Monday, 21 November 2011

The Two Traffic Safety Solitudes and How They Impact on Pre-Teen Sexual Education.


Ontario and Manitoba are the provinces in the middle of Canada. You might say that they are the icing in the sandwich cookie that is Canada. And although there are many differences between Ontario and Manitoba, there is none more glaring, more significant and more controversial than the difference between how young students in the two provinces are helped to cross streets near their schools.
In Ontario, at least from what I can tell, children are ushered across roads and intersections by crossing guards. These adults are employed by Toronto Police Services and have a distinctive orange vest, and jacket with a logo that indicates their post. 



That they are paid TPS employees gives me some relief because, I gotta tell you, some of the guys doing the gig, well, I’ve always wondered of they’d be doing their gig for free, ya know? So at least they’ve been vetted by the cops which provides some reassurance that the scruffy 50 year old man telling Jimmy to look both ways doesn’t have a hidden and Law & Order SVU styled agenda.
In Manitoba, the responsibility of getting our youngsters safely across streets rests squarely on the shoulders of 10 and 11 year old kids who volunteer for the job. They wear an orange sash/belt thing over their parkas and carry orange flags.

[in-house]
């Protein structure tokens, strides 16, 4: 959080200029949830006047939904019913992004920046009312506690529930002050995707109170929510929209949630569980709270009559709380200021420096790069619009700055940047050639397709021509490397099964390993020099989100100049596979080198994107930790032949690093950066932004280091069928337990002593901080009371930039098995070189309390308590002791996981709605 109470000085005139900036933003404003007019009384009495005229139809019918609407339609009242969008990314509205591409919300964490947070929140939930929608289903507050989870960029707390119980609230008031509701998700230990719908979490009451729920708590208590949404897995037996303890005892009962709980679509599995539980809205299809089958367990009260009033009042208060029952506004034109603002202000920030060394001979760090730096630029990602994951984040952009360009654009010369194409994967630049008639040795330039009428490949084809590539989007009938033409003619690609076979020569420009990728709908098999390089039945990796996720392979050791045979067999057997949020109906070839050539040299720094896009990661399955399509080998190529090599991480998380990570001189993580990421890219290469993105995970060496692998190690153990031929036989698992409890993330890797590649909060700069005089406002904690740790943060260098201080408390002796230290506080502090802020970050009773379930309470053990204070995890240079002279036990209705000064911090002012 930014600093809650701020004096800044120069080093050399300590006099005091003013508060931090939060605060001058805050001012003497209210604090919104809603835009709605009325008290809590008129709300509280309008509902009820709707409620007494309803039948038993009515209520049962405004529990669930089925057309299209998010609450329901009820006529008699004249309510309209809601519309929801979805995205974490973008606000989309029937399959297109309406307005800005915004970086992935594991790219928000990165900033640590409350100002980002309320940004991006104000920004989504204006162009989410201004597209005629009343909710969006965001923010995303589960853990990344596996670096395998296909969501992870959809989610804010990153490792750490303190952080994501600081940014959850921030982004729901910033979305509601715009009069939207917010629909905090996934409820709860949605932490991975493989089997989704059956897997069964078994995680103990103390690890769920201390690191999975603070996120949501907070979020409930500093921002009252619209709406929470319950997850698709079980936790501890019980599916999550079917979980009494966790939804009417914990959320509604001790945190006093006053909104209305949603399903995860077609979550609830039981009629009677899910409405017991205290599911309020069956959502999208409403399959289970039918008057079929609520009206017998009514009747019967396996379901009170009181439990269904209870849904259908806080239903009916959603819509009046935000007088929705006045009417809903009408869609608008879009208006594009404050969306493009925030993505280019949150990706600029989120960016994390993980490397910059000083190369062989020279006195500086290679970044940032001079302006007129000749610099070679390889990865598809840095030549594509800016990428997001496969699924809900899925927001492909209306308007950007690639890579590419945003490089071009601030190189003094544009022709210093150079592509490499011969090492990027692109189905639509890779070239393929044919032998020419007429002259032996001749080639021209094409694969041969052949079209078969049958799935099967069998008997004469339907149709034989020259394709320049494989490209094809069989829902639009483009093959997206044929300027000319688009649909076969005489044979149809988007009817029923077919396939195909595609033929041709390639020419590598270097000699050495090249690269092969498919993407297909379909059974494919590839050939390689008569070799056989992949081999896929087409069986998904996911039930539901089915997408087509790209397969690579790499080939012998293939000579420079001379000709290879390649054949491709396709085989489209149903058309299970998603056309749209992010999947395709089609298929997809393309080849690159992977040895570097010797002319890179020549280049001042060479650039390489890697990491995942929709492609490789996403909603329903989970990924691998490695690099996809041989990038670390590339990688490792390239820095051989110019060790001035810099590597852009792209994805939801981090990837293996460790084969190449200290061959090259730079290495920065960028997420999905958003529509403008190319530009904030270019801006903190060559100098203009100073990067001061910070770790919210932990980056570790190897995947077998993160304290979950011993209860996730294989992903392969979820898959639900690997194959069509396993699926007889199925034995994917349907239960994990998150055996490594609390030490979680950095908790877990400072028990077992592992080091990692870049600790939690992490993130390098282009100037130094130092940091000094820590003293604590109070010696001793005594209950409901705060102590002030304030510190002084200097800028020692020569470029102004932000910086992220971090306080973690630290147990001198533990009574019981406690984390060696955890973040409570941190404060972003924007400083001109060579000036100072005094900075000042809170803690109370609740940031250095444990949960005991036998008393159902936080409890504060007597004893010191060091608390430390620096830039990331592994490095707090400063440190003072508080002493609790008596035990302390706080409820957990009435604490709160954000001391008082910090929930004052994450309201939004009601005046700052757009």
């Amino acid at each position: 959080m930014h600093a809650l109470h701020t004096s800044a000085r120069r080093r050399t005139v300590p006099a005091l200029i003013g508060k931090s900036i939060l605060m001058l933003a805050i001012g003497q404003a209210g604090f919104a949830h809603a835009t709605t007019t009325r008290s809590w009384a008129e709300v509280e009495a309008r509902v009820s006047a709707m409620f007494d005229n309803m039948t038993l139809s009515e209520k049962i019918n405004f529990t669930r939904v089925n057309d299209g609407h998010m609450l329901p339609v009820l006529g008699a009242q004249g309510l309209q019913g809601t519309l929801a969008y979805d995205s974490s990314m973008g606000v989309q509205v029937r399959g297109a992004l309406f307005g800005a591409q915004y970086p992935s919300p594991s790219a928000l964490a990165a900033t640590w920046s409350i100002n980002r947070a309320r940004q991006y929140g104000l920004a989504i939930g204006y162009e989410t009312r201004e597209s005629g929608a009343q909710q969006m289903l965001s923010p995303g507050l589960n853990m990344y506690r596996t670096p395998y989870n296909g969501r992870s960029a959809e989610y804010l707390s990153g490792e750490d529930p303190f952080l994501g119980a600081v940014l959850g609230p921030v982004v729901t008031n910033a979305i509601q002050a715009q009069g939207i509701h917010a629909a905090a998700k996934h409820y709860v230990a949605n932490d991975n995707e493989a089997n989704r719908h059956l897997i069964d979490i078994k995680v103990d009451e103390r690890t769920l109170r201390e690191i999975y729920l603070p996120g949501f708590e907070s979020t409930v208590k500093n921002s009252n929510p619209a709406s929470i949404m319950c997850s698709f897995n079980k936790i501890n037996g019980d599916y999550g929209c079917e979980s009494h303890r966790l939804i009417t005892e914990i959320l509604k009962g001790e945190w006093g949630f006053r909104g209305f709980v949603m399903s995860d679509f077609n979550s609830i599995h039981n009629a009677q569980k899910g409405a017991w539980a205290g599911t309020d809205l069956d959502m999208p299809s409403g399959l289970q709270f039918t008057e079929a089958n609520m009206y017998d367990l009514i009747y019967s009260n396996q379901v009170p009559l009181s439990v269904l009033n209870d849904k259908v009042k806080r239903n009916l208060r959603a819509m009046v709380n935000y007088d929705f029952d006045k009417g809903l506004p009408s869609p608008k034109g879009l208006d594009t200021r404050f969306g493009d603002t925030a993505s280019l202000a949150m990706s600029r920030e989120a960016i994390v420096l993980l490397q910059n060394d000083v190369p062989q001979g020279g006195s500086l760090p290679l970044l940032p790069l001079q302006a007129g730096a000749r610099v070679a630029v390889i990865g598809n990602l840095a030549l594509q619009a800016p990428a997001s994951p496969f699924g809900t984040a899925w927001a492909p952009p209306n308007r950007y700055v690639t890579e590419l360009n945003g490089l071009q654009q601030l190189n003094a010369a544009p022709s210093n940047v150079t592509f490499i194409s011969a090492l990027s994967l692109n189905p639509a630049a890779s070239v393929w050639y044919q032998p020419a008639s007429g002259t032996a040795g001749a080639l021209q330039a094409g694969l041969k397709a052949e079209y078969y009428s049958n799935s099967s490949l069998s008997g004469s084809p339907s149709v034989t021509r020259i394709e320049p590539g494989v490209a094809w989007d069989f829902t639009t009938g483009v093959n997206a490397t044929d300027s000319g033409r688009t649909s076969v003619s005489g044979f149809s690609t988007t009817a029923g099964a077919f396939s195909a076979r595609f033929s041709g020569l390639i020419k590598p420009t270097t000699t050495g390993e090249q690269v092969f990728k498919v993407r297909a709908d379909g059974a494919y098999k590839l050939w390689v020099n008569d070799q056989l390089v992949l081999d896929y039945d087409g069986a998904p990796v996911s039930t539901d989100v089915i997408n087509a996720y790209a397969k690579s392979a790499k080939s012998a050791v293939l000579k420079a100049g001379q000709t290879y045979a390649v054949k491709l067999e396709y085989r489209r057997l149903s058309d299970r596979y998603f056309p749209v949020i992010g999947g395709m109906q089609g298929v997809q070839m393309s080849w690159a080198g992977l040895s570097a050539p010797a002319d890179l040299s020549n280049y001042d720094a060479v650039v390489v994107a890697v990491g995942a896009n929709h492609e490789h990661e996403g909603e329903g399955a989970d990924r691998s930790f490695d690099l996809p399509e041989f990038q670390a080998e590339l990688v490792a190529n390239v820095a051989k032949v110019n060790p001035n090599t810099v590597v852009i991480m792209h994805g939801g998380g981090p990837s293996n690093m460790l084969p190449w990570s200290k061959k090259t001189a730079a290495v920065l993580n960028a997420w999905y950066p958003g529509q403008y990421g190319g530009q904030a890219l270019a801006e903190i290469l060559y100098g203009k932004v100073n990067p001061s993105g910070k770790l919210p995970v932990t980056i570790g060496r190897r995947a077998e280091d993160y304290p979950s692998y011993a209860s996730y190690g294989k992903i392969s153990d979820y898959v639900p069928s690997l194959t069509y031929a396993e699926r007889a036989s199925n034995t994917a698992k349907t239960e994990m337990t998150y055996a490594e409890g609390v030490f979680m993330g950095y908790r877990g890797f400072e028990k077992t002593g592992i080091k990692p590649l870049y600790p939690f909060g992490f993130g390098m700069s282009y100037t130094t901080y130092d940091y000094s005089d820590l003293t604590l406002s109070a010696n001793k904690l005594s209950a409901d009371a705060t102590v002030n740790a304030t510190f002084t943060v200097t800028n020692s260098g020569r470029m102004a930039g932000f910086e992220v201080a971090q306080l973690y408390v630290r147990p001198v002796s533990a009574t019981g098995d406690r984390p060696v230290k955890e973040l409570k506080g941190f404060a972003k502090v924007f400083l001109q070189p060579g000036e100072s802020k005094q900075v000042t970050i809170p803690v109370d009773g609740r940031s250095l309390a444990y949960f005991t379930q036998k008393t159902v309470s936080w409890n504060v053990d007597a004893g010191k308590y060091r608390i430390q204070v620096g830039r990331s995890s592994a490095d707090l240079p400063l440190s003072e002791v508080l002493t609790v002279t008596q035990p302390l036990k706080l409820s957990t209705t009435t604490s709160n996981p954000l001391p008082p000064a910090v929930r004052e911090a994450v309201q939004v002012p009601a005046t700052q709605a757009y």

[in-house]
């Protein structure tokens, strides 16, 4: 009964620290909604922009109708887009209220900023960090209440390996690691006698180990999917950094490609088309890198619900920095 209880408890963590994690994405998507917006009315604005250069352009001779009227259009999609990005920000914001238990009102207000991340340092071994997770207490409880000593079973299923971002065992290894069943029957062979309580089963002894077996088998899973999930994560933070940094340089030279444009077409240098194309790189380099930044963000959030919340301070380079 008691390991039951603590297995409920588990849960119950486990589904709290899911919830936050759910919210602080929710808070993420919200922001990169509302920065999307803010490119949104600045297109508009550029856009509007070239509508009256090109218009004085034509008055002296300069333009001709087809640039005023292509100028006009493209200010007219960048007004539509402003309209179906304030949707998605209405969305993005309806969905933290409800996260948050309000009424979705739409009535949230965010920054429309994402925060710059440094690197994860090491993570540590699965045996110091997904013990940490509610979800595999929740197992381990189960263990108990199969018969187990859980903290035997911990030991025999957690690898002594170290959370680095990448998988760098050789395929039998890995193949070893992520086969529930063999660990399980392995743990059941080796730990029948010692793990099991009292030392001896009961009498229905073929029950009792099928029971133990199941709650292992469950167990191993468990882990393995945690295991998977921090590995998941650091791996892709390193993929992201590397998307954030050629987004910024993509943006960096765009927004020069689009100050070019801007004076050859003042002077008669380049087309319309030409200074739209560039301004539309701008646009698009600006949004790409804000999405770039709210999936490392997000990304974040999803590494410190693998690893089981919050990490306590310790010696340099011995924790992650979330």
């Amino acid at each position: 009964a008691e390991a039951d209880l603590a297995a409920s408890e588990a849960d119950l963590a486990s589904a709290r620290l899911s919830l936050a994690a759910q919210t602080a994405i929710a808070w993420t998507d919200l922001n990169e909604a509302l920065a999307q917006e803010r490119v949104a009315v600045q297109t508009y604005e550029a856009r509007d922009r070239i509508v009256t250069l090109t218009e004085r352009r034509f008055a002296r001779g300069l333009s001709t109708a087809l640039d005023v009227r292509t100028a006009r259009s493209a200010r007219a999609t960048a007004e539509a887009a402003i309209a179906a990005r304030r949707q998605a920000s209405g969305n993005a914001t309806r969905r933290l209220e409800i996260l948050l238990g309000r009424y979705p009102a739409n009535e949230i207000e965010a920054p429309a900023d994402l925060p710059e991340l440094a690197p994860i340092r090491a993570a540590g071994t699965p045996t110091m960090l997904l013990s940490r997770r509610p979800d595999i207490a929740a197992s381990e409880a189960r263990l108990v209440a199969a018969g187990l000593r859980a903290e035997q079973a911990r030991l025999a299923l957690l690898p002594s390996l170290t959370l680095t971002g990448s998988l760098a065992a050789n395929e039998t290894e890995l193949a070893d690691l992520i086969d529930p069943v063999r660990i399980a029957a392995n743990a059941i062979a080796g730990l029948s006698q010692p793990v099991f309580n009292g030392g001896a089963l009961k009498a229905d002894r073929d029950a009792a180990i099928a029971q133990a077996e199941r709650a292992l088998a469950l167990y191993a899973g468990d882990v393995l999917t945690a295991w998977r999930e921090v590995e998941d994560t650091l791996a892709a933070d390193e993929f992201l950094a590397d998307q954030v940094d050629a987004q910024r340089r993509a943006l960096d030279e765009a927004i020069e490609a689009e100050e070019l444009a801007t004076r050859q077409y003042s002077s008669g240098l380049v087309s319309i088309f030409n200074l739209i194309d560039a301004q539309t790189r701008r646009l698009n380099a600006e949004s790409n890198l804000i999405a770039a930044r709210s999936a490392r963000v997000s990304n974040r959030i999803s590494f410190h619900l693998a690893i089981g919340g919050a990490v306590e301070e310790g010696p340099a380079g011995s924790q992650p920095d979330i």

There is no real screening process, so there is no way of knowing whether or not these children are child molesters or not. They are more interested in candy and collecting crap from dollar stores.


Kind of like your Auntie. Ya. You know the one.
Anyway, growing up, I was a patrol in Selkirk, Manitoba, my hometown. 
I did it for the prestige. I felt pretty grown up and powerful telling those 7 year olds when it was safe to cross the street. I could stop traffic if I wanted. And oh, I wanted, people. I wanted.







I also did it for the half day off school that all Manitoba patrols were given at the end of the year to go to the Shrine Circus in Winnipeg. The annual circus, put on by the Shriners, was a huge deal for us kids who hadn’t seen a big-time circus, or have access to cable television. Still, we knew it was kind of lame, but because we were children, we squealed with delight because it made the teachers smile and we might, just might, get a balloon animal. I had pimples at age 11 so never got a balloon animal. In fact, I was never given a balloon animal until I was an adult with visible cleavage. The world is a sad place.


There were the elephant and dog tricks, the big cats were out for about 10 minutes before they were rushed back to their owners who just rented them out to the Shriners.
The clowns were.... well, Shriners in makeup driving little cars. Doing their best imitation of what they figured clowns do. The little car. The tiny bicycle. The ducking-the-long-swinging-ladder bit. We laughed, but we were only trying to make the best of our half day of freedom. I mean, we stood outside in -40 degrees at 8:15 in the morning for this. We were going to have fun, Dammit!.